As a young girl in Bangladesh, Zinat Begum was fascinated by the women aid workers who bicycled to different towns, reaching out to people in need. Their independence intrigued her, “Their lifestyle was different from most people, and they wanted to make a difference in people’s lives. That really fascinated me.”
During college, Zinat had the opportunity to explore the work of disaster response professionals when she signed up to volunteer for a local aid organization. She started traveling as a disaster risk reduction officer, and that’s when her professional life began—helping communities learn about ways to prepare for hurricanes, civil unrest or disease outbreaks.
She saw the impact she could have on communities before a crisis, but it wasn’t until the aftermath of a flood in 2004 in Bangladesh, which left 30 million people homeless, that Zinat explored the world of disaster response. She led an assessment in some of the country’s most affected districts as part of the Bangladesh government’s first-ever, multi-agency process that included national and international nonprofits and the United Nations.
The response made me realize that I could actually do something,” she says. “My actions could contribute to alleviating the suffering of an affected population.”Zinat Begum
Zinat has deployed as a humanitarian aid professional ever since, helping to manage crises in Yemen, South Sudan, India and Nepal, to name a few countries. Today, Zinat is using her deep experience to develop and refine Jhpiego’s comprehensive response before, during and after humanitarian crises. As the organization’s first senior humanitarian advisor, she is focused on integrating Jhpiego’s past practices in situations of natural and political crises to fully address a community’s health and protection needs.
Health care and humanitarian response
Health-related issues, such as food security, sanitation and hygiene, and gender equality are all affected by disasters, natural and human made. But, for many people, the COVID-19 pandemic cemented the connection between humanitarian crises and health care.Zinat Begum
Women and mothers often find themselves in vulnerable situations during conflict; Zinat recalled her work in South Sudan at the time of political upheaval and unrest. “I was deployed to a very remote location in South Sudan,” she says. “Food was scarce for everyone, and there were no water, sanitation or hygiene facilities. Gender dynamics were not equal, and women had trouble accessing the services they needed, especially pregnant women.”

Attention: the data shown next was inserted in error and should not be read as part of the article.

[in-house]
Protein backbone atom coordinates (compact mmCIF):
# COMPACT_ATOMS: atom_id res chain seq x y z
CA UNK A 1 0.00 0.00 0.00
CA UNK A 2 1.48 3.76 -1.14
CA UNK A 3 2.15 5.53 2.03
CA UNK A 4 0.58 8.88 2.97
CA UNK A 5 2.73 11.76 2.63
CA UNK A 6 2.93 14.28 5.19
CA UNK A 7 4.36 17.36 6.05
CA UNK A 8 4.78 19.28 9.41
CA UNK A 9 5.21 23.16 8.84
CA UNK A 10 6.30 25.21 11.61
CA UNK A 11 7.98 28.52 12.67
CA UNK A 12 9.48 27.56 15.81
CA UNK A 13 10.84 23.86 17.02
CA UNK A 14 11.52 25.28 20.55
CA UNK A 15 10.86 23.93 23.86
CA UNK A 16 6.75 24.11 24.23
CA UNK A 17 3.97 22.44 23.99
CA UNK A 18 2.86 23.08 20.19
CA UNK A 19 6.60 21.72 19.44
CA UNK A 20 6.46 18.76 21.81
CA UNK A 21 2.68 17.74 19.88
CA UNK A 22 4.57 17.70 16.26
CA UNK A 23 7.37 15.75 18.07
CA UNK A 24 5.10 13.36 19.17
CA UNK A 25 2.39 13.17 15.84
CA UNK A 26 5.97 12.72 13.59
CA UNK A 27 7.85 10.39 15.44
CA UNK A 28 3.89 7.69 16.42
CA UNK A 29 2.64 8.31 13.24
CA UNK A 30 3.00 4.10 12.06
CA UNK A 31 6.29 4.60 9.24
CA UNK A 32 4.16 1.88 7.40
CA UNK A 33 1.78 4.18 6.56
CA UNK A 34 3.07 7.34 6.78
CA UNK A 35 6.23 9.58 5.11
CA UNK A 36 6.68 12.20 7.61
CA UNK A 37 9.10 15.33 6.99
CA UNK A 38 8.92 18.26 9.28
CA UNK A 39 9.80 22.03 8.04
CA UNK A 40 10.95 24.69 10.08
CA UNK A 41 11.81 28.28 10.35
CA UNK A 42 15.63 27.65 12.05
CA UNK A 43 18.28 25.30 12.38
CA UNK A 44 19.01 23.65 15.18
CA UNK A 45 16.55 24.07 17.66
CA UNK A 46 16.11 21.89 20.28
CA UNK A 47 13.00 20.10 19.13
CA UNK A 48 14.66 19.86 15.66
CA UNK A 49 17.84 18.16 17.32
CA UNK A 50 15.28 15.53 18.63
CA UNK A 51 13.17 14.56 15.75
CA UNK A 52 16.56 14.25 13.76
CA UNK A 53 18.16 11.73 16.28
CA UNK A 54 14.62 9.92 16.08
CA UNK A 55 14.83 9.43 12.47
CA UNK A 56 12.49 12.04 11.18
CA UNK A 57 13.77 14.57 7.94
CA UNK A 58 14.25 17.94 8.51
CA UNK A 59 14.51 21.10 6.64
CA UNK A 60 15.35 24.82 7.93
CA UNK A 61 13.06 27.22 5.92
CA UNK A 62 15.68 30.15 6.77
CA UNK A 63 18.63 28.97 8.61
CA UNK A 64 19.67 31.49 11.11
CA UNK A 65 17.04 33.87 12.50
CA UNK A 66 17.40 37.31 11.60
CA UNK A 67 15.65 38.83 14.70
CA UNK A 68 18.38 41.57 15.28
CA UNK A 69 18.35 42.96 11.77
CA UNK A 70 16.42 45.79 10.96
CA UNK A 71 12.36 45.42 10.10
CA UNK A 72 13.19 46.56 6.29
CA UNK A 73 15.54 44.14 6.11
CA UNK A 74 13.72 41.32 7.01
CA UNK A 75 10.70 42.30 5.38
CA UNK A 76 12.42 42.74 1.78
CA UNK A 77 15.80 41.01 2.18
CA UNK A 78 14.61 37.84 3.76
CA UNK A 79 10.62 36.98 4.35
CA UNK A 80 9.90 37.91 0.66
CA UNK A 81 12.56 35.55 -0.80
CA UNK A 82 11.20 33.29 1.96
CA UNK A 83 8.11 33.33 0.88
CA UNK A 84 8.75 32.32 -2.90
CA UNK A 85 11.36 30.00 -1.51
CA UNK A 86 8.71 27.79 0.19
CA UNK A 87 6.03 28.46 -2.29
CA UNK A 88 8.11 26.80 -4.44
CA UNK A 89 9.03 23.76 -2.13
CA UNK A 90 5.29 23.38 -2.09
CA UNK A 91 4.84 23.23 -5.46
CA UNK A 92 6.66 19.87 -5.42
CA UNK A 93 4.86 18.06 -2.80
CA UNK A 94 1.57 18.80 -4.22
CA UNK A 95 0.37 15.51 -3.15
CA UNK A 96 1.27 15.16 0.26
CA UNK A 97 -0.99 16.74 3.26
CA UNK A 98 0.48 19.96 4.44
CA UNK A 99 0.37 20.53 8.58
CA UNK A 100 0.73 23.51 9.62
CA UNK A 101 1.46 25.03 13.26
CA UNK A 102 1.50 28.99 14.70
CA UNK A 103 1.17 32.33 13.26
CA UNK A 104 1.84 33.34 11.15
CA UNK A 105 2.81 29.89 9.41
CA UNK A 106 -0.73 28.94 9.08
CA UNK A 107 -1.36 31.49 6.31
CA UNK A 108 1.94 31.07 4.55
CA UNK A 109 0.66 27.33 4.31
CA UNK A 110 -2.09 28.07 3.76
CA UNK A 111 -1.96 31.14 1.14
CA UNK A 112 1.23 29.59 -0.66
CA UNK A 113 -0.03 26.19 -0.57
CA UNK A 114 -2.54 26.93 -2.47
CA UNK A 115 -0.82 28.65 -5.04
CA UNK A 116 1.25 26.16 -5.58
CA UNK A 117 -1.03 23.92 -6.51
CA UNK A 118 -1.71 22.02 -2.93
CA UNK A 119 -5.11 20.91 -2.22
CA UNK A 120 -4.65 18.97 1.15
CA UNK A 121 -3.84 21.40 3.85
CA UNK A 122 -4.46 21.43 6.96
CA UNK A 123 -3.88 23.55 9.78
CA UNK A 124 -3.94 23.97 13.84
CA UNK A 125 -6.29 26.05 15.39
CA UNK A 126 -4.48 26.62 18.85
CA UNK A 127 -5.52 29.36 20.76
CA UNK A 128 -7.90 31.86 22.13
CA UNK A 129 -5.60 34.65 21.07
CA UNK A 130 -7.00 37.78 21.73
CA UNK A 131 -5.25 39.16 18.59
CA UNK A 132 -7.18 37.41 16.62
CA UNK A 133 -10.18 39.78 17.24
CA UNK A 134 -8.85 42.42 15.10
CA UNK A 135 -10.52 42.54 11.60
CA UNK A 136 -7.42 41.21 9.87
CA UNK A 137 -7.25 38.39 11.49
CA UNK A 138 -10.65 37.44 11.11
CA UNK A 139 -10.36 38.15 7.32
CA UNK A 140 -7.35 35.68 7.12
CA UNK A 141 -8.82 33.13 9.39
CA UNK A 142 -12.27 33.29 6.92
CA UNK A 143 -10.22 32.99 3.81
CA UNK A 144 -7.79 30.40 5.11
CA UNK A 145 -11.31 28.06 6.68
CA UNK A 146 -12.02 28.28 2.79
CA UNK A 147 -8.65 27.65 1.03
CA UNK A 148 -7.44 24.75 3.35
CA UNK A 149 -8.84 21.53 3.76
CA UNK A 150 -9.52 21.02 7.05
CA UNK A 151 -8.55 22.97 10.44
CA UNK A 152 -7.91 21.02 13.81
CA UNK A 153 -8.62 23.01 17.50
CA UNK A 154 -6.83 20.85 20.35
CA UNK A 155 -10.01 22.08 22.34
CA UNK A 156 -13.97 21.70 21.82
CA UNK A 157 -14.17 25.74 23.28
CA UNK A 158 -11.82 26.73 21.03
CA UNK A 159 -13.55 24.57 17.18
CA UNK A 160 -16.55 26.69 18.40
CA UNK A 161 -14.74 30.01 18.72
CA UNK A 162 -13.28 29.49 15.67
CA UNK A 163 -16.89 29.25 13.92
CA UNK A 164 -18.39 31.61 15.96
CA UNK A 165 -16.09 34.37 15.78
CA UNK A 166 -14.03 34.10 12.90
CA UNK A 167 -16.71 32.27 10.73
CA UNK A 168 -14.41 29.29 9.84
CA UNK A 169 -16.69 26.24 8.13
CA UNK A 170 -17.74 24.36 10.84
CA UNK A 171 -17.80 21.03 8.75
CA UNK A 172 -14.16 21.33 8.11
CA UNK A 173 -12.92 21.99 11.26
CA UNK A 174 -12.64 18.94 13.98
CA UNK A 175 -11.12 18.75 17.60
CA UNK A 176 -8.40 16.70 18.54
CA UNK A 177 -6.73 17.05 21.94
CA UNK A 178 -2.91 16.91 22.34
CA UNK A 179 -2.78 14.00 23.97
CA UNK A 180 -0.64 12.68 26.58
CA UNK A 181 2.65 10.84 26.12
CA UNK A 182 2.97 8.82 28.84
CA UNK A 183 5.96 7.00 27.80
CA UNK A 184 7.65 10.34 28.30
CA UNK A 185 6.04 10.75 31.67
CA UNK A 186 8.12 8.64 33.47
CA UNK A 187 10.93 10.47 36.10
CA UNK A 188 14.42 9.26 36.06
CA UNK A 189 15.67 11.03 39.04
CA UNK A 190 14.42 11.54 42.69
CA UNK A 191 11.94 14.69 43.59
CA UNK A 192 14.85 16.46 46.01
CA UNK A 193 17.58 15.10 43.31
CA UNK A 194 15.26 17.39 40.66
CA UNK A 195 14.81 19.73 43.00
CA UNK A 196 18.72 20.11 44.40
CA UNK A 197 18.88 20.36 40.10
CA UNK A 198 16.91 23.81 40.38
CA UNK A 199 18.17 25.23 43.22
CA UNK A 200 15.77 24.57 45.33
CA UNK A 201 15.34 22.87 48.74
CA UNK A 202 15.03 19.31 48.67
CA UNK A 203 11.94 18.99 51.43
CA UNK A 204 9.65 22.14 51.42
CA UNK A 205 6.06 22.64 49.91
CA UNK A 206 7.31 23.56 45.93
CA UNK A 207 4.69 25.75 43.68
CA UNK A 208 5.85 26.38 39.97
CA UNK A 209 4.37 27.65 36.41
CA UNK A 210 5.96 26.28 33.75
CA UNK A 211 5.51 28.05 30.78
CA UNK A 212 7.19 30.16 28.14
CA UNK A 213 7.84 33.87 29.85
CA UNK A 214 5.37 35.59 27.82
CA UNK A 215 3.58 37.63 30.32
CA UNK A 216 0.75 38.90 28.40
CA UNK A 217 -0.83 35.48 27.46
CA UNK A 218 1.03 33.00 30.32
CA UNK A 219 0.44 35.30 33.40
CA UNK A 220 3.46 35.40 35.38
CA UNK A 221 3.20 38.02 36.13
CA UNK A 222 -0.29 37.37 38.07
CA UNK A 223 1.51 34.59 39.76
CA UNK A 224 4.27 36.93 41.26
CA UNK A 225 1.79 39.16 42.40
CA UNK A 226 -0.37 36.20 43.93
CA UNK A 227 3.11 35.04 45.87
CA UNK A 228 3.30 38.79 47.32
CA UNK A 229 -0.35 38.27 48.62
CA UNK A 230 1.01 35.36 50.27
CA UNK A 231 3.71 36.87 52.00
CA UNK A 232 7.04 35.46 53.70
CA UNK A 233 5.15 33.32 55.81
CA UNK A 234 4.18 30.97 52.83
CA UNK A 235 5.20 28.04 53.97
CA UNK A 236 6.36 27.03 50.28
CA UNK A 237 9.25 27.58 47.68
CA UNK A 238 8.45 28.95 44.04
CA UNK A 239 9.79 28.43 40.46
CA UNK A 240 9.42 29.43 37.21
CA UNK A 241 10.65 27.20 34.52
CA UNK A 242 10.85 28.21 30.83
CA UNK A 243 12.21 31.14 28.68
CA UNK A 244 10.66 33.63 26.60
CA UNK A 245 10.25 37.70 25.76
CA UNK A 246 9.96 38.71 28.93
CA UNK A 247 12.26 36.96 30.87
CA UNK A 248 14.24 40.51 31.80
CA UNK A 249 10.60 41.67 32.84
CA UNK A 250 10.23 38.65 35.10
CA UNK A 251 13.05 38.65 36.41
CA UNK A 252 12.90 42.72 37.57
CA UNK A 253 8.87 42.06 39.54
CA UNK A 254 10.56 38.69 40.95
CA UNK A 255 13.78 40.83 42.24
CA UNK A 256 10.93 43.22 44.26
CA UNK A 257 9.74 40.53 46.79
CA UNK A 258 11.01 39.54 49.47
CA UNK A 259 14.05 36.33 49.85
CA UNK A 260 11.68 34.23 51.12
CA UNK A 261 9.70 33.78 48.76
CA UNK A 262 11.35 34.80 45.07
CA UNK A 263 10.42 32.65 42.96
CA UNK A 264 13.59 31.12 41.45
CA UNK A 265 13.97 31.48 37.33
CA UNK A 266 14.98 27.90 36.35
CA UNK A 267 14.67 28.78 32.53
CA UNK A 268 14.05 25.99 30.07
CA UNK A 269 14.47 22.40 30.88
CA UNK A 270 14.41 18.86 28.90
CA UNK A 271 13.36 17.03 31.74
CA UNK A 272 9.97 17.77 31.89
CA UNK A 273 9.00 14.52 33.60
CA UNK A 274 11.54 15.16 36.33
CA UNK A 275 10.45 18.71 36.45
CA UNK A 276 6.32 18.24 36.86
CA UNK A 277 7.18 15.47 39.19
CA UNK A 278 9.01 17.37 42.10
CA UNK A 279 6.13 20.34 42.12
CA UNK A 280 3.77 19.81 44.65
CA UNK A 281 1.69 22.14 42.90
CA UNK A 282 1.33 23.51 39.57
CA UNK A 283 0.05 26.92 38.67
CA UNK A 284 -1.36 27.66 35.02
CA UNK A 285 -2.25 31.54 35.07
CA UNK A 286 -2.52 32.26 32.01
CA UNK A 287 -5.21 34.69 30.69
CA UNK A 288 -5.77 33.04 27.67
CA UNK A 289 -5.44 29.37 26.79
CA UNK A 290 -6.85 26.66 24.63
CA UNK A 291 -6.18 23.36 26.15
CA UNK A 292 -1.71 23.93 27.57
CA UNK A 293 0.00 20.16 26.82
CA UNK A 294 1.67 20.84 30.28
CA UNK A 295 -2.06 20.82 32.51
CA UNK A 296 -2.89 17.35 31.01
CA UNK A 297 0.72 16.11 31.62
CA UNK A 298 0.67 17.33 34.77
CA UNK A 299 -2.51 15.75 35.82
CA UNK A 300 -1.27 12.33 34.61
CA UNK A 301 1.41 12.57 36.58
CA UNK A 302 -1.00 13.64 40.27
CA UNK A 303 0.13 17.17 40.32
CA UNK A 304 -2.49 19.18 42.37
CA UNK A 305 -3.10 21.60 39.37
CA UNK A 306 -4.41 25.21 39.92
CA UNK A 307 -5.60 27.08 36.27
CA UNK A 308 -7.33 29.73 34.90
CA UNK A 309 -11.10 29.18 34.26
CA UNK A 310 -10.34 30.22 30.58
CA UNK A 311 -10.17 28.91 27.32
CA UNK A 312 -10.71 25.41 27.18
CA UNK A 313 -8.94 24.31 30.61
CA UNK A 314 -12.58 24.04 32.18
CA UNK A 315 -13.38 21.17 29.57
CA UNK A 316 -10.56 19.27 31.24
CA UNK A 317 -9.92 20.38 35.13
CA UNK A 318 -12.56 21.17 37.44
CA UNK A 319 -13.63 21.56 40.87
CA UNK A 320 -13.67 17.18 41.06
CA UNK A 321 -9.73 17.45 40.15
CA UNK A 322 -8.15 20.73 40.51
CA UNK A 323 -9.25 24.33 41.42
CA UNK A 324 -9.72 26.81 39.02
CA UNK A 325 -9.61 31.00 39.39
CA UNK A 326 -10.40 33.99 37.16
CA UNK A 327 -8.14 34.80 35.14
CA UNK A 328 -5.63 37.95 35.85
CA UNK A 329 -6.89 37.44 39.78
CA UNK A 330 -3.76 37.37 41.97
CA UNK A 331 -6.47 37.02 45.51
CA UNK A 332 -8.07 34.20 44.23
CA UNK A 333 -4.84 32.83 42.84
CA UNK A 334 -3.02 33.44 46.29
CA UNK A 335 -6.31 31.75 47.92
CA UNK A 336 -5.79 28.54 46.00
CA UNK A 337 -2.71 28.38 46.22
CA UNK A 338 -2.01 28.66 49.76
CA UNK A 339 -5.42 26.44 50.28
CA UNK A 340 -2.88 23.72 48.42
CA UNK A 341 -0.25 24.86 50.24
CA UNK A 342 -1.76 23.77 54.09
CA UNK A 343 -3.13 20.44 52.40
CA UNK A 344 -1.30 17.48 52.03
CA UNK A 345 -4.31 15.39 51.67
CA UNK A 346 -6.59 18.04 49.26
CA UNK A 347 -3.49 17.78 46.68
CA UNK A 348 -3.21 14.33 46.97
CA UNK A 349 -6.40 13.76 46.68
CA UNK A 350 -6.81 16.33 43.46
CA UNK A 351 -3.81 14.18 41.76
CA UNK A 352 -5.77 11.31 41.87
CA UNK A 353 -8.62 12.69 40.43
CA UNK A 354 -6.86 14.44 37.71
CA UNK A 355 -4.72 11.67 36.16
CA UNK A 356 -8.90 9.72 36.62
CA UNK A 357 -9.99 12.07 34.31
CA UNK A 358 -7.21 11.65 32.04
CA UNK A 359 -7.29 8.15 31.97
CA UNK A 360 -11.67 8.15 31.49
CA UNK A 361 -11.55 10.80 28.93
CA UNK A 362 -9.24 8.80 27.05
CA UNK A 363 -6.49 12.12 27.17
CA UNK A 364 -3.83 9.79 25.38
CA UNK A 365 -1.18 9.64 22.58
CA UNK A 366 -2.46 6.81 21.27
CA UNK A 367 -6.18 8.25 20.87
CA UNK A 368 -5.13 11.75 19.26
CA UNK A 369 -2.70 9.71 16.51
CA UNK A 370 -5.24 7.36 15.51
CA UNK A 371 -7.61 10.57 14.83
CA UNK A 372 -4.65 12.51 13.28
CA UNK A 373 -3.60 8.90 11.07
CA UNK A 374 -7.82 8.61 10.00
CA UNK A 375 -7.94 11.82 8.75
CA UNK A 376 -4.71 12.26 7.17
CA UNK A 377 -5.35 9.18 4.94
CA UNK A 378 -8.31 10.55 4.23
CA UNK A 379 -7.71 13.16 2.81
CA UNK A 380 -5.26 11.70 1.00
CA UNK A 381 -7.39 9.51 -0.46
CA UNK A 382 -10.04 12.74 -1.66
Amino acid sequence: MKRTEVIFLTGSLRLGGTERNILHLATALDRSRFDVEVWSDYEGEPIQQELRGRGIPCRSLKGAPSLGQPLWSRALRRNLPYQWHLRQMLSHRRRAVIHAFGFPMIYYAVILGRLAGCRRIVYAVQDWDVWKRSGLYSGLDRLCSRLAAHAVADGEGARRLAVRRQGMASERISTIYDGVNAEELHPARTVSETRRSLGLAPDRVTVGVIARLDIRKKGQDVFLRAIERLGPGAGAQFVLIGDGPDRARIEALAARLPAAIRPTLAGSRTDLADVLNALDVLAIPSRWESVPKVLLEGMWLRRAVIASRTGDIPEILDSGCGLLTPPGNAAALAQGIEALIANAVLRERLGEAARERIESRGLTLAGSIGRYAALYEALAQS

Through her work with Jhpiego, Zinat sees the opportunity to make an impact beyond just one country. “Jhpiego has 50 years of experience in health care in development, but they are a newer organization in terms of humanitarian issues,” she says. “I wanted to contribute to humanitarian response at a strategic and global level and make sure I was involved in health care at the same time.”
A cornerstone of our focus: communities
Jhpiego is focused on helping countries deliver humanitarian aid to women and their families to help ensure equal access to health care and protection during and after a crisis hits. The organization is engaging in humanitarian-related working groups, meetings and convenings at global, national and subnational levels. “But we’re also focusing on ways to implement safeguarding mechanisms and integrate community perspectives,” Zinat says.
Locally led development and community involvement have always been key components of Jhpiego’s work around the world; the humanitarian response programming is no different. In Ethiopia and Mozambique and Afghanistan and Pakistan, a cornerstone of Jhpiego’s humanitarian response strategy is working with community leaders to address immediate and long-term needs. “In my experience, whenever disaster hits or crisis occurs, it has always been the affected communities who are the first responders,” says Zinat. “They are the real humanitarians. Their deep understanding of local dynamics, coupled with their emotional and physical ties to their communities drives them to take the lead.”
Jhpiego is connecting with communities now so that when a crisis hits, we know who to reach and how to support them. That means focusing on working with local actors to enhance their capacities for effective and timely responses that reach the most marginalized and hard-to-reach communities. We conduct needs assessments and listen to colleagues and partners who live in the affected areas before providing guidance to help rebuild health facilities and ship in medicine and supplies.
I’ve come to recognize that there is no [better way] of fostering resilience than by actively involving local communities.Zinat Begum
Debora Bossemeyer, BSN, MSED, Jhpiego’s Vice President of Global Programs, provided technical review of this article.
Katherine Seaton is a communications manager in Jhpiego’s U.S. office.